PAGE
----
Arthur Howe Jr., the Yale admissions dean who in 1956 sparked what he called the “heretical” idea of permitting women into the Ivy League college’s undergraduate program — 13 years before it came to fruition — died Dec. 16 at his home in Essex, Conn. He was 93.

The cause was a bone-marrow disease, said a son, Tom Howe.

After leaving Yale in 1964, Mr. Howe spent eight years as president of the American Field Service. The organization began during World War I as a force of volunteer ambulance drivers in combat zones and later morphed into a student-exchange program with the goal of fostering world harmony.

Mr. Howe came from a family of prominent educators. His late brother Harold Howe II served as U.S. commissioner of education from 1966 to 1968 under President Lyndon B. Johnson.

Their maternal grandfather, Samuel Chapman Armstrong, founded what is now Hampton University in Virginia as a trade school for freed slaves and American Indians. Arthur Howe Jr. grew up partly at Hampton, where his father was president in the 1930s. (The historically black university, then known as the Hampton Institute, did not have a black president until 1949.)

Arthur Howe Jr. was named president of the American Field Service in 1964. (The Washington Post Archive)

Mr. Howe graduated from Yale in 1947 and joined the faculty in 1951. Five years later, he was named dean of admissions and student appointments. His portfolio included financial aid and vocational counseling. He started a Yale summer-school program for academically promising high school students from poor backgrounds.

Mr. Howe was regarded as a transitional figure in Yale admissions. Under Yale President A. Whitney Griswold in the 1950s and early 1960s, the college was strikingly exclusionary in its rejection of high-achieving Jews and blacks, even by the standards of the day, and accorded strong advantages to graduates of elite boarding schools who were thought to be “well-rounded” and to show “personal promise,” sociologist Jerome Karabel wrote in “The Chosen: The Hidden History of Admission and Exclusion at Harvard, Yale, and Princeton.”

Because of a surge of Yale applications by the early 1960s, Mr. Howe helped change the legacy admissions policy to give extra weight to the importance of the alumnus. This was how George W. Bush — an academically unexceptional private-school graduate but the grandson of a U.S. senator from Connecticut and son of a budding politician and Yale alumnus — was granted a spot in the 1964 freshman class, Karabel wrote in a 2004 New York Times opinion piece.

“If high academic ability were the only criterion, we would have to eliminate quite a few future presidents of the country,” Mr. Howe said in an unusually prescient comment to the New Yorker in 1960.

Amid such conservative tendencies, Mr. Howe surprised many — Griswold above all — with his pronouncements about the value of coeducation at Yale. Yale began admitting women to its graduate programs in 1869, but its undergraduate program remained a male preserve.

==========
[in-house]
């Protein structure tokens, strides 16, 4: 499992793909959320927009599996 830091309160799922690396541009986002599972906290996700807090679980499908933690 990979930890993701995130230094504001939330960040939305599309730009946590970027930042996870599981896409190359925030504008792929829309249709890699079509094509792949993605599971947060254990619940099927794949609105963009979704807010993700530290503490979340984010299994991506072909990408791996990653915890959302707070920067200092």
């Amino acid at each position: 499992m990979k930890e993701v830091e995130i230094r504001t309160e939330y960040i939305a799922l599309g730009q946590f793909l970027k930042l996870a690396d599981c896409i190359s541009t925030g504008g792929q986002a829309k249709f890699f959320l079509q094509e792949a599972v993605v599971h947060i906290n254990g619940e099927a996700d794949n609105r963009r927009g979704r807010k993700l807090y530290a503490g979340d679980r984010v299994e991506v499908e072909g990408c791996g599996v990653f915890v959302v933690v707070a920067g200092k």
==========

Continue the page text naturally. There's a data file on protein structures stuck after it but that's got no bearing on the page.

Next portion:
As a new admissions dean, Mr. Howe said at a faculty gathering, “The all-male school is outmoded.” That remark made the Times — as did Griswold’s reply that including women had “not the remotest possibility” of happening.

Mr. Howe remained outspoken on admitting women. The very idea, he acknowledged in 1964, was still “heretical” to some, but he maintained that the college could not “go on endlessly excluding one-half of the population.”

Despite his boldness on coeducation, Mr. Howe continued to be associated with the insular, old-guard policies of the Griswold years. After Griswold’s death in 1963, Mr. Howe seemed out of sync with the more liberal admissions strategy under the new president, Kingman Brewster Jr., who wanted fewer mediocre legacy students and more public-school graduates with superior academic records.

The first female undergraduates appeared on campus in 1969, five years after Mr. Howe left for the presidency of the American Field Service.

A Yale alumni magazine article in 1999 described Mr. Howe as a “reformer more than a modernizer” and noted that Brewster “accelerated” Mr. Howe’s efforts to diversify the student body.

“It’s always been my style to try and change, but to change in ways that I believe are constructive, not just disruptive,” Mr. Howe told the magazine.

Arthur Howe Jr. was born in Watertown, Conn., on July 19, 1921, and was a 1938 graduate of the private Hotchkiss School in Lakeville, Conn. He left his studies at Yale in late 1941 to enlist in the American Field Service.

During World War II, he became an ambulance driver attached to the British army, predominately in North Africa. He rose to the rank of major and commanded a company of about 120 ambulances and 200 men before bouts with dysentery forced his return to the United States.

He completed his Yale degree after the war and continued his involvement with the American Field Service as a volunteer.

As the group’s New York-based president from 1964 to 1972, Mr. Howe succeeded the revered but autocratic Stephen Galatti, who had been with the field service since its founding. Mr. Howe was credited with restructuring the organization to make it less rigidly centralized. He promoted women, foreigners and volunteers to positions of greater responsibility.

Mr. Howe sat on many corporate and academic boards. For many years, he chaired Hampton University’s board.

Survivors include his wife of 70 years, Margaret “Peggy” Burke Howe of Essex; four children, Margie Emmons of Yarmouth, Maine, Sam Howe of Andover, Mass., Arthur Howe III of Ipswich, Mass., and Tom Howe of Gilmanton, N.H.; a brother; 10 grandchildren; and five great-grandchildren. A daughter, Louise, died in 1954 as a toddler.